Background. Pregnancy-associated malaria (PAM) remains a significant health concern in sub-Saharan Africa. Cross-sectional studies report that iron might be associated with increased malaria morbidity, raising fears that current iron supplementation policies will cause harm in the present context of increasing resistance against intermittent preventive treatment in pregnancy (IPTp). Therefore, it is necessary to assess the relation of iron levels with malaria risk during the entire pregnancy.
Methods. To investigate the association of maternal iron levels on malaria risk in the context of an IPTp clinical trial, 1005 human immunodeficiency virus-negative, pregnant Beninese women were monitored throughout their pregnancy between January 2010 and May 2011. Multilevel models with random intercept at the individual levels and random slope for gestational age were used to analyze the factors associated with increased risk of a positive blood smear and increased Plasmodium falciparum density.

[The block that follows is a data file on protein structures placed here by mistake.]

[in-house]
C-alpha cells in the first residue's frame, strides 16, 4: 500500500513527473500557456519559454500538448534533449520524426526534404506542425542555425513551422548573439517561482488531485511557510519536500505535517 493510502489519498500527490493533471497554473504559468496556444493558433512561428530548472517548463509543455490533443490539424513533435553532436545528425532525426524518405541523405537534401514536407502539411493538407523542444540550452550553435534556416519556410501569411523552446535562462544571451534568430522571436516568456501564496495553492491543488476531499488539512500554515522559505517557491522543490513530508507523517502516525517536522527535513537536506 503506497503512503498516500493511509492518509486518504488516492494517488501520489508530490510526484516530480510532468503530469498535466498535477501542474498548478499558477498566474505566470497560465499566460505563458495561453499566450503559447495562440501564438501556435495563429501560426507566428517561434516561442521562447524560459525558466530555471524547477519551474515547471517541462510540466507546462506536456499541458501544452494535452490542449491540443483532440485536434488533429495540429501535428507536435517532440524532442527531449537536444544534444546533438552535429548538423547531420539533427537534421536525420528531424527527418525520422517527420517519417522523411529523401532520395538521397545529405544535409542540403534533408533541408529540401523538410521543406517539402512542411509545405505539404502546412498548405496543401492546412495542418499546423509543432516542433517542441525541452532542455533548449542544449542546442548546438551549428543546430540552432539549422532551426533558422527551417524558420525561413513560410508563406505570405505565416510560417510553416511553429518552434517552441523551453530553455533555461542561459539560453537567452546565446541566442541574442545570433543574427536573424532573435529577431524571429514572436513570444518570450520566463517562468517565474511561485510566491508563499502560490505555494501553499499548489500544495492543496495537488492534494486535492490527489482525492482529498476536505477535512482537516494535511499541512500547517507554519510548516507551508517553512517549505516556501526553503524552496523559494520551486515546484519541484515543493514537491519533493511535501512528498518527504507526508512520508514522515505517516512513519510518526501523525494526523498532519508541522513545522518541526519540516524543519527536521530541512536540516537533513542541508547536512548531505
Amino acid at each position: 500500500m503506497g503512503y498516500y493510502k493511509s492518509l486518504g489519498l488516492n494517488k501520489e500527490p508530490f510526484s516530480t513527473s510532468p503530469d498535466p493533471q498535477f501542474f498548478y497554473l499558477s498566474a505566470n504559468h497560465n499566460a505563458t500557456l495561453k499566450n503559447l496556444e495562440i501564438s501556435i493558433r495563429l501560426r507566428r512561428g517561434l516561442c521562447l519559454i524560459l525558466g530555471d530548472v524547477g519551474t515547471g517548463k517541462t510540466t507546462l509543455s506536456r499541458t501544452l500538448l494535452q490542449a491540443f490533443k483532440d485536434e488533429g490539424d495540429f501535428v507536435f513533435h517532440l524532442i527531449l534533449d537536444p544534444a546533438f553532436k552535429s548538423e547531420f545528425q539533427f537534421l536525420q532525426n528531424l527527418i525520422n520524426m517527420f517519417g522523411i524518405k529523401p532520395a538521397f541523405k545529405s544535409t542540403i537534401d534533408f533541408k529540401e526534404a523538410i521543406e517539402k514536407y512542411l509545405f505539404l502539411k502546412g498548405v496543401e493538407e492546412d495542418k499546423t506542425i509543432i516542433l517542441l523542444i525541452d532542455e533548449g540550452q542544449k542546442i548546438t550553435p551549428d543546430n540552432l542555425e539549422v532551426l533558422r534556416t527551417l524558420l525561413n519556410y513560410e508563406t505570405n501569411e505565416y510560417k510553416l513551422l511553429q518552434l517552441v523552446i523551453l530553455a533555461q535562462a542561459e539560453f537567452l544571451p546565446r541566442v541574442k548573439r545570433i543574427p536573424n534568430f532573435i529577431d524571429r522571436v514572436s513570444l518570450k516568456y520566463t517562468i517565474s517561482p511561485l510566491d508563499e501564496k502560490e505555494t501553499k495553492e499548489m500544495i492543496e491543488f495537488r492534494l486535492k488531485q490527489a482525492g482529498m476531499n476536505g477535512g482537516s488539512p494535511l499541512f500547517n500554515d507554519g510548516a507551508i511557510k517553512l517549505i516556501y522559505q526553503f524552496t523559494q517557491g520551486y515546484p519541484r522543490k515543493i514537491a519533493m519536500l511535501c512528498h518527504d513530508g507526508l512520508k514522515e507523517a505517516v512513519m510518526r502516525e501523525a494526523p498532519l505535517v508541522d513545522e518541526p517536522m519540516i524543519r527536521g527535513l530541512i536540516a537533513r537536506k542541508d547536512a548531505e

Results. During the follow-up, 29% of the women had at least 1 episode of malaria. On average, women had 0.52 positive smears (95% confidence interval [CI], 0.44–0.60). High iron levels (measured by the log10 of ferritin corrected on inflammation) were significantly associated with increased risk of a positive blood smear (adjusted odds ratio = 1.75; 95% CI, 1.46–2.11; P < .001) and high P falciparum density (beta estimate = 0.22; 95% CI, 0.18–0.27; P < .001) during the follow-up period adjusted on pregnancy parameters, comorbidities, environmental and socioeconomic indicators, and IPTp regime. Furthermore, iron-deficient women were significantly less likely to have a positive blood smear and high P falciparum density (P < .001 in both cases).
Conclusions. Iron levels were positively associated with increased PAM during pregnancy in the context of IPTp. Supplementary interventional studies are needed to determine the benefits and risks of differently dosed iron and folate supplements in malaria-endemic regions.